(to expound intro quote: of course, this doesn’t apply to willow and tara, whom joss whedon (lord of buffy and all things related) reunited two months later (after a break-up caused by willow’s magic addiction), only to have tara shot dead the morning after. jesus. so, so much about assessment of the entire getting back together you know.)

anyway, case in point. seven-year-strong same sex couple, who were like, an institution prior to their break-up over a third party. they had decided to have a baby, but the whole thing sends their relationship on the rocks, as the other one is unable to cope with stress and her pregnant girlfriend’s needs.

so non-pregnant girlfriend strays, other girlfriend loses the baby, it’s all emotional turmoil and downhill from there as formerly pregnant gf finds out. there’s violent revenge sex, and it’s all very painful after. 7 years down the drain.

and so. after a while, formerly pregnant girlfriend tries to get pregnant again (this is all assisted by science you know) without cheating partner by her side. for her part, cheating gf is trying so hard to get back into the relationship, it kind of hurts watching her try.

but actually, it’s when she finally gets back into the relationship that the real hurting starts. baby’s born, the relationship plateaus as in plateaus as in wallowing in lack of sparkage and actual cold and that’s when it hit me — uh-oh, the whole getting back together was an awful idea after all.

last i heard pregnant gf left former cheater gf for a guy. seriously. now they’re in a sort of ugly mood with the whole custody thing, it’s insane — i mean, um, weren’t you in an eight-year relationship before? why can’t you not sit in the same room without biting each other’s heads off? jesus.

they’re not the people they were.

second chances

i don’t know what kind of ESP someone has to have to be able to properly discern whether some second chances are meant to be taken (or granted) or not, because apparently, no amount of prior connection, chemistry or affection can ensure that a second attempt at romance would float and float smoothly forever.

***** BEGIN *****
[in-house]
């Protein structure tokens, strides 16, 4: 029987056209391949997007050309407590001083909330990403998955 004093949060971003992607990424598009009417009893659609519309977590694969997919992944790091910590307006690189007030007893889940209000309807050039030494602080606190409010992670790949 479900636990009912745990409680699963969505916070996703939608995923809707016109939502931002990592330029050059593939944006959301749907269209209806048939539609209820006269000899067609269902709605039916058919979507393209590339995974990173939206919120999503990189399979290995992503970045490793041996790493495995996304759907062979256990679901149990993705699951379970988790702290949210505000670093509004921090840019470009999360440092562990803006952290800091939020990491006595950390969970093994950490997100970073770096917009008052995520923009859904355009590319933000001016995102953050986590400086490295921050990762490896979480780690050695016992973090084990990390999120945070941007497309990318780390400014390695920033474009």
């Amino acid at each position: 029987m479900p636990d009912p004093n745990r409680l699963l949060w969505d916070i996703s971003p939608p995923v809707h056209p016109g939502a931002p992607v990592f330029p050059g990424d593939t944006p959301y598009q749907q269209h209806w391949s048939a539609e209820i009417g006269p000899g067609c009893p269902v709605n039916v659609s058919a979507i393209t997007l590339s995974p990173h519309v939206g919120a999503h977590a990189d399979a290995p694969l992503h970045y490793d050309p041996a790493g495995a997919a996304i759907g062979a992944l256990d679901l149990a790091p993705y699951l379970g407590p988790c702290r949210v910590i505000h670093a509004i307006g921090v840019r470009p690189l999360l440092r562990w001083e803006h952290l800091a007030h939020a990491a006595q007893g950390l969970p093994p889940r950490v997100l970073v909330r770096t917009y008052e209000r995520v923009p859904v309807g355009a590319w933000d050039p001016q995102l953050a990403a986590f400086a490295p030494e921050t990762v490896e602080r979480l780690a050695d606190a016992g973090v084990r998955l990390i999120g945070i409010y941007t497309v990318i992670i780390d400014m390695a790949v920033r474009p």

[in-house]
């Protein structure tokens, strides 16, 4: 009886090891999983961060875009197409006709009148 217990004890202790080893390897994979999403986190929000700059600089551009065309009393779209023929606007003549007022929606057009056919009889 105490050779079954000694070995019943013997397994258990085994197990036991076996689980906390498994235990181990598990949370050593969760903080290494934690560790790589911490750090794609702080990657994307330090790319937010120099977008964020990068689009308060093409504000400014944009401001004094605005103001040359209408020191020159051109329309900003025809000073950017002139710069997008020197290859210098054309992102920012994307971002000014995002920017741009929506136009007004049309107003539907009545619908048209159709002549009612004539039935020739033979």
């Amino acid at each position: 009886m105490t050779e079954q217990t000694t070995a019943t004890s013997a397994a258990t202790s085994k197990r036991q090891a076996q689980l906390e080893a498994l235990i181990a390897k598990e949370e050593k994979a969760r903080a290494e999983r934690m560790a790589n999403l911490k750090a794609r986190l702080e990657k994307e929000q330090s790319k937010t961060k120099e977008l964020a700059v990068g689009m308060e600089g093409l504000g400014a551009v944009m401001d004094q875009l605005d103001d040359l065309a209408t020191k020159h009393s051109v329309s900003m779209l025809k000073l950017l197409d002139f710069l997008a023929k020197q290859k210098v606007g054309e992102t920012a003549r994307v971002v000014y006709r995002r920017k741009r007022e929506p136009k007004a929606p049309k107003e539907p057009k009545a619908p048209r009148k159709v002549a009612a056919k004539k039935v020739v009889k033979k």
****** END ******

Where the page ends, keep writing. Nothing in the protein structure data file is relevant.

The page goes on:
not that this has stopped any of us from giving certain people second chances (and third and fourth ones, ad infinitum nauseam) to redeem themselves, because you know what they always say — people change anyway. sometimes they do change for the better. sometimes.

but then, sometimes they don’t. and then sometimes we do, and then they don’t, just staying right where we’d left them, and what then? when we’d grown and they hadn’t – what then?

so, you know — if time changes people in ways that may or may not make the whole prospect of recycling the affair attractive, just how do you know it’s worth the attempt?

the thing about second chances is that you never really know how it’d fare beforehand, not until you’ve given or taken it. you don’t really know for sure unless you get on with it, your heart going with a soft “tsug” in the night air, as if to warn of a future mistake. the scary thing about it is that some attempts do end in regret — some in situations certain people never recover from, and that’s altogether sad.

but you see, some connections are impossible to deny, and sometimes that’s all we need: another shot with a better view, from a better place and with a better state of mind.

and i say, a chance to make it work better this time?

why not?